From the AlzAuthors Blog: Ellen Smith Discusses Her Alzheimer’s Novel “Reluctant Cassandra”

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By Ellen Smith

Reluctant Cassandra came to me first as a title. I’ve always been fascinated by Greek mythology and especially with the character of Cassandra. She was given the gift of prophecy along with the curse that her warnings would never be believed. In Greek mythology, Cassandra’s story ends with the fall of Troy—a tragedy she foresaw but was unable to prevent.

What would it be like to see the future and still be helpless to change the outcome? Unfortunately, I’ve lived that experience. Many of us have. When I wrote my own version of a modern-day Cassandra story, I imagined a woman whose father had been diagnosed with Alzheimer’s. She could see clearly that his health was deteriorating, but it was still so hard for her and her family to accept the future that was unfolding.

Reluctant Cassandra LargeThe journey that my characters took through anticipatory grief was very similar to what I had just been through in my personal life. I actually wrote Reluctant Cassandra the year after I lost my son. Living through his diagnosis and passing was a heartbreak I hadn’t been able to put into words, but when I stepped into this fictional world, the pain of my own Cassandra experience poured out.

While writing Reluctant Cassandra was cathartic, the story continued to take on a life of its own after publication. Only a week after my release date, I received my first letter from a reader. She had connected strongly with the story because it mirrored her own experience after her father was diagnosed with Alzheimer’s. I was so touched that she reached out to share that with me—in fact, I still have her email printed out and pinned over my desk! Her letter was later joined by more notes from other members of the Alzheimer’s community. Here I had written this story at a time when I felt so alone and now it was connecting with readers from all over.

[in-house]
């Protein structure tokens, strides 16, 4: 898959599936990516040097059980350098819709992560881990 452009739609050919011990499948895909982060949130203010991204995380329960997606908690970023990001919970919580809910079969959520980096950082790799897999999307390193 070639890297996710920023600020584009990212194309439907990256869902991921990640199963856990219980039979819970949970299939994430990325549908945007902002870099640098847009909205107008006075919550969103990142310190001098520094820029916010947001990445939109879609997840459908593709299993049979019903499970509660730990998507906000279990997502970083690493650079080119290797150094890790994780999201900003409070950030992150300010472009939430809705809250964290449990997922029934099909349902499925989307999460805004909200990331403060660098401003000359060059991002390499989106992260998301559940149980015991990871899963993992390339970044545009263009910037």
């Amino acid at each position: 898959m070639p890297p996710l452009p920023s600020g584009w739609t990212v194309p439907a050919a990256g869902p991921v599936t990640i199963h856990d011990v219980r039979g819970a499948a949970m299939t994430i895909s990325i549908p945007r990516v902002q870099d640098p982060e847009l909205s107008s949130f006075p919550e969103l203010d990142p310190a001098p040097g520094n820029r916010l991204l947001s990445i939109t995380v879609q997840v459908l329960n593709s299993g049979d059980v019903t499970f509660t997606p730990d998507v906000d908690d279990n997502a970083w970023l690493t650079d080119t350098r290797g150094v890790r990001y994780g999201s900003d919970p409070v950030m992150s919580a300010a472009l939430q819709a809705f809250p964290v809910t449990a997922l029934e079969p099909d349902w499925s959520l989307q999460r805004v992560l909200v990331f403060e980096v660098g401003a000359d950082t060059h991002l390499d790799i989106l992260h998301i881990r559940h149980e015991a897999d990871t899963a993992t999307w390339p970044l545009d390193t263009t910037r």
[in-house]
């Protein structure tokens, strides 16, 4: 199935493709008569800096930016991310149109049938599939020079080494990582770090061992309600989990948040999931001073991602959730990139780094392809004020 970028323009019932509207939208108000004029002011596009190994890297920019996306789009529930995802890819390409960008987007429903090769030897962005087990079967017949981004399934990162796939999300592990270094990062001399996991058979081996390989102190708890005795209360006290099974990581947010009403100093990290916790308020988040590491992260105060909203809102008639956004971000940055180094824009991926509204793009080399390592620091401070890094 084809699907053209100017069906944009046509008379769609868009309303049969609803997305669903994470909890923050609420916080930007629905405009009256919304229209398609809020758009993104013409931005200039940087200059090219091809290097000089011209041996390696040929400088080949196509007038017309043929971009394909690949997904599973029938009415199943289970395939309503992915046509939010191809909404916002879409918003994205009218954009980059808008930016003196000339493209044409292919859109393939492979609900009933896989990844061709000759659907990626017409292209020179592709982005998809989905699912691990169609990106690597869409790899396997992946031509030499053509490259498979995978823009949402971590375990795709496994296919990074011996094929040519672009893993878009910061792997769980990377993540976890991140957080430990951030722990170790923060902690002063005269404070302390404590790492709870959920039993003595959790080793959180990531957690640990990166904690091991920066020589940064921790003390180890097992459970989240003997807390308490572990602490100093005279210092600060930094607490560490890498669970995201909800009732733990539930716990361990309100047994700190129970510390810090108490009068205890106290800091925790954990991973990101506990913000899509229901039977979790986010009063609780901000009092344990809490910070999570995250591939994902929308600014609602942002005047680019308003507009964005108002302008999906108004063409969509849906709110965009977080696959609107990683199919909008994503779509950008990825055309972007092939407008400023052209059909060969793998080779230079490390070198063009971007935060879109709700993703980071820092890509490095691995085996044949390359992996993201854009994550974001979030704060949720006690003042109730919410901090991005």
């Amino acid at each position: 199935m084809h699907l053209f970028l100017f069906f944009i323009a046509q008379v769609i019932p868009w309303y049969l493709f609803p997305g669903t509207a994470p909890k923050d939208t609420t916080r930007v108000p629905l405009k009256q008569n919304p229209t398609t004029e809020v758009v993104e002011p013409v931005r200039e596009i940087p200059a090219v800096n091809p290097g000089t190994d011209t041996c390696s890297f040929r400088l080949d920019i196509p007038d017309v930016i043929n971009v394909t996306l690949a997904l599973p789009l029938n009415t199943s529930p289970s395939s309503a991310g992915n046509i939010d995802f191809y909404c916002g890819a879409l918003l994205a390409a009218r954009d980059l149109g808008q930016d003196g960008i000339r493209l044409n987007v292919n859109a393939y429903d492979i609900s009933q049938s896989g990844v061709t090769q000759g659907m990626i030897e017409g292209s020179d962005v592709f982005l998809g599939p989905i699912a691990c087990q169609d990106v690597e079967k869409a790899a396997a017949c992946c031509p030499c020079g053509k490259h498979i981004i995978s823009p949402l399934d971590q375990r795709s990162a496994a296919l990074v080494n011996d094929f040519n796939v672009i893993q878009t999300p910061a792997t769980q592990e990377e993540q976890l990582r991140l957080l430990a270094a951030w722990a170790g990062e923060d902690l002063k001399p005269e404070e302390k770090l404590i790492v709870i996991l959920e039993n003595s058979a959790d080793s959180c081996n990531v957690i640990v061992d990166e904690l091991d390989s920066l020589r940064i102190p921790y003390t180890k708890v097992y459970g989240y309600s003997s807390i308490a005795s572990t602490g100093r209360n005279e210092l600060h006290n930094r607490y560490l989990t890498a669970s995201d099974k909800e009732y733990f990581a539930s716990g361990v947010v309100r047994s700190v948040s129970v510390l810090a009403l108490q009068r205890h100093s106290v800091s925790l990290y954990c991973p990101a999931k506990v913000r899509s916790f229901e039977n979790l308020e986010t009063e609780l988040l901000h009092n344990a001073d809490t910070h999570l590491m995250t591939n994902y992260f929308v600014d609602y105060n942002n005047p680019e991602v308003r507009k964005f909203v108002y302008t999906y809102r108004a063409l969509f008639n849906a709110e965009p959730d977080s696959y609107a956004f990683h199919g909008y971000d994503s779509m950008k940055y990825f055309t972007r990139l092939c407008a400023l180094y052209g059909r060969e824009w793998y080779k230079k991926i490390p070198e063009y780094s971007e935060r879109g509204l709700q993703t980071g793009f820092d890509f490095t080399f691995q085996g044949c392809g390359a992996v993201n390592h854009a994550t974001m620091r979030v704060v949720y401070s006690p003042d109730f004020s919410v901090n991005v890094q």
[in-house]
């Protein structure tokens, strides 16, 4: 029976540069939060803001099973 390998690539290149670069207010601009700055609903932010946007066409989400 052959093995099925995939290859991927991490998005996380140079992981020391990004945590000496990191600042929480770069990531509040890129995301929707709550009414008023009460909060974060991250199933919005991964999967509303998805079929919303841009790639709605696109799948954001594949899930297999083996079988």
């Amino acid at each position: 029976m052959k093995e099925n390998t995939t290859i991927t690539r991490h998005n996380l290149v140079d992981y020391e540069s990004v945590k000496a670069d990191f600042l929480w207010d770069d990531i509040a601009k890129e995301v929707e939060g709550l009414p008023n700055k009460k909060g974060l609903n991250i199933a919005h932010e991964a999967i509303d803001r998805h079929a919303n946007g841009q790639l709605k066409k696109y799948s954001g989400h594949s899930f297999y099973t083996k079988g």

In the three years since Reluctant Cassandra was published, I’ve continued to write and advocate for those with Alzheimer’s. I released a short story collection loosely based on the setting of Reluctant Cassandra on Channillo for Charity, with all proceeds going to benefit the Alzheimer’s Association. Even though I didn’t know anyone with Alzheimer’s when I was first writing Reluctant Cassandra, this disease now has many faces for me. I see those who have been diagnosed with Alzheimer’s themselves, as well as their families, friends, and caregivers. I’m grateful to them for telling me their stories, and honored that they are willing to hear mine, too.

This is the true gift of a story: it reaches across the barriers of time and place and circumstance and allows us to connect with each other. The Greek myth of Cassandra was first told hundreds of years ago, and yet the story still impacted me as a 21st century reader. My novel was inspired by a grief I couldn’t put in to words, but writing this story allowed me to become a part of the Alzheimer’s community. I could never have imagined where the book would lead me when I first thought of the title years ago. I am beyond grateful that it brought me here.

author headshotAbout the Author

Ellen Smith is the author of Reluctant Cassandra, Every Last Minute, and the Channillo for Charity series Ghosts of Eagle Valley, which benefits the Alzheimer’s Association. When she isn’t busy writing, Ellen can usually be found reading, crafting, or playing piano. No matter what she is doing, Ellen is always wondering, “What if?” Ellen lives with her family near Washington, DC.